Darkstep Music – The Darker Side of Drum and Bass and Breakbeat Music

“Darkstep” is an offshoot of drum and bass music that began to take shape at the end of the 1990s. Like other drum and bass subgenres, its musical characteristics include heavy use of sampled breakbeats and synthesized bass and the overall song structure and length is consistent with jungle and other drum and bass styles.

However in contrast to more mainstream drum and bass artists, darkstep producers create a gloomier mood in their music through the use of atmospheric synthesizer melodies, film samples and influences from industrial and other alternative genres of music. Nonetheless the main focus of darkstep tracks tends to be the combination of the often distorted and “twisted” lead bass sound and the heavy drum beat. Additionally, rather than sampling breakbeat loops played by actual drummers, as is the norm in other drum and bass genres, darkstep producers often write their own drum loops using drum machines (either hardware or software based).

While other drum and bass and breakbeat genres of music often include an MC during live performances, this is seldom the case in darkstep. A similarity with other live drum and bass sets, however, is that darkstep producers rarely play live instruments during shows and instead make use of DJ equipment to create live mixes of their (and other artists’) tracks.

The term “darkstep” is regularly used interchangeably with the terms “techstep” (from which the word “darkstep” is derived) and “neurofunk,” though some within the drum and bass scene argue that these are separate (though highly similar) subgenres. The general contention is that “techstep” includes more influences from hardstyle and hard techno genres while darkstep is simply (as the name implies) darker and more minimal.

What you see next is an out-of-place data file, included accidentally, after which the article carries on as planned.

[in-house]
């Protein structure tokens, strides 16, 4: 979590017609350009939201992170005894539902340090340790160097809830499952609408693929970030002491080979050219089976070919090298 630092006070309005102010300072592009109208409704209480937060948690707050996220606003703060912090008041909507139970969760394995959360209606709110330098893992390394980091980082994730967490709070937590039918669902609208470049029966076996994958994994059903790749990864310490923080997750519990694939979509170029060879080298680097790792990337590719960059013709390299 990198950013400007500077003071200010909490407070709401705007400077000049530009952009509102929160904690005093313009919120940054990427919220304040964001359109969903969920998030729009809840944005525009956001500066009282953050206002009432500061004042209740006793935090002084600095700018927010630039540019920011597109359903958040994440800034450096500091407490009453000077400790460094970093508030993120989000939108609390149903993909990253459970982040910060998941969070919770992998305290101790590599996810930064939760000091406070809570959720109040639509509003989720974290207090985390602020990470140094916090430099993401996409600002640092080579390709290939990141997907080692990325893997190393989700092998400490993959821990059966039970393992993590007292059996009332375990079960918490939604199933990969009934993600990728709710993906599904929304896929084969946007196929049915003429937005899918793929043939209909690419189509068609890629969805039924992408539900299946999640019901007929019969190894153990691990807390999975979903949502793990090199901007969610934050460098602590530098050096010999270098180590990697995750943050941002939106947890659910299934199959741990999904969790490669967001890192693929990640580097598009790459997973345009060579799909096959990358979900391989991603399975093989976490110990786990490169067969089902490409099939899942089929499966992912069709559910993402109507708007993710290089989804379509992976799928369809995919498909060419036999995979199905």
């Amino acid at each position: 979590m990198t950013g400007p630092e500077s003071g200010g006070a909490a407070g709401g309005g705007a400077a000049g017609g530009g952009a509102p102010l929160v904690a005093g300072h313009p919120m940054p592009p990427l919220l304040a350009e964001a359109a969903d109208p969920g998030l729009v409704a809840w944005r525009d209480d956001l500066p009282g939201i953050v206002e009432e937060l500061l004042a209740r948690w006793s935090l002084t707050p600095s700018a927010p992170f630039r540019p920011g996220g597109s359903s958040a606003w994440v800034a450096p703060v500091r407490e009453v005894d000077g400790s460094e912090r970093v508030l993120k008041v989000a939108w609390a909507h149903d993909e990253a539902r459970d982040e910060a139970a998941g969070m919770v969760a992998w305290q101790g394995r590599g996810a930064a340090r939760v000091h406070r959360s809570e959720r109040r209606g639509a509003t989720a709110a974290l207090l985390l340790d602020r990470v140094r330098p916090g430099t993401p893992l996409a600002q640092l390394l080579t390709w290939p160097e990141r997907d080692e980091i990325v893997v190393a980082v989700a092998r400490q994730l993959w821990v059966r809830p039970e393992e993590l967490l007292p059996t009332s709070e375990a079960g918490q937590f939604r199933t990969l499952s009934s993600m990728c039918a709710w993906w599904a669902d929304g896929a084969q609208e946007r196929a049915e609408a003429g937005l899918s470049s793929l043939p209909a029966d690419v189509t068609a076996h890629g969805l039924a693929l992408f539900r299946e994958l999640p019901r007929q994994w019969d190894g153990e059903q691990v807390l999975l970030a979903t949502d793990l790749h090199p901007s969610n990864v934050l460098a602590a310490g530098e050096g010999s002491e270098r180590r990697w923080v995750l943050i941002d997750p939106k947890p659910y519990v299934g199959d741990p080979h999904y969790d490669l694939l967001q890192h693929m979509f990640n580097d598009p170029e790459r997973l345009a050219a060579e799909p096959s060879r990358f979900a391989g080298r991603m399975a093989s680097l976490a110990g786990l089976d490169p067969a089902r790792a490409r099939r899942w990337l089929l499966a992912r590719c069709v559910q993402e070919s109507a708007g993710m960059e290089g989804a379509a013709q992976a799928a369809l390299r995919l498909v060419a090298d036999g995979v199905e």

Geographically, darkstep is most often associated with Europe, where it originated. Specifically, the split between early drum and bass and jungle sounds and darkstep took place in countries like the Netherlands, Germany and the United Kingdom around 1996. To a lesser extent the genre also enjoys niche popularity in North America and South Africa as well.

Important darkstep producers include names like Ed Rush, The Panacea, Teebee, Counterstrike, Edgey, Black Sun Empire, Current Value and Technical Itch. Record labels such as Metalheadz (UK), Renegade Hardware (UK), Prspct (Netherlands), Moving Shadow (UK), Subtitles Recordings (Norway), Freak Recordings (UK) and Outbreak Records (UK) have also helped to popularize the genre.

The recent surge in popularity of the related genre of Dubstep has led some to question the future of darkstep, with many darkstep and drum and bass producers making a switch to releasing more dubstep-oriented tracks.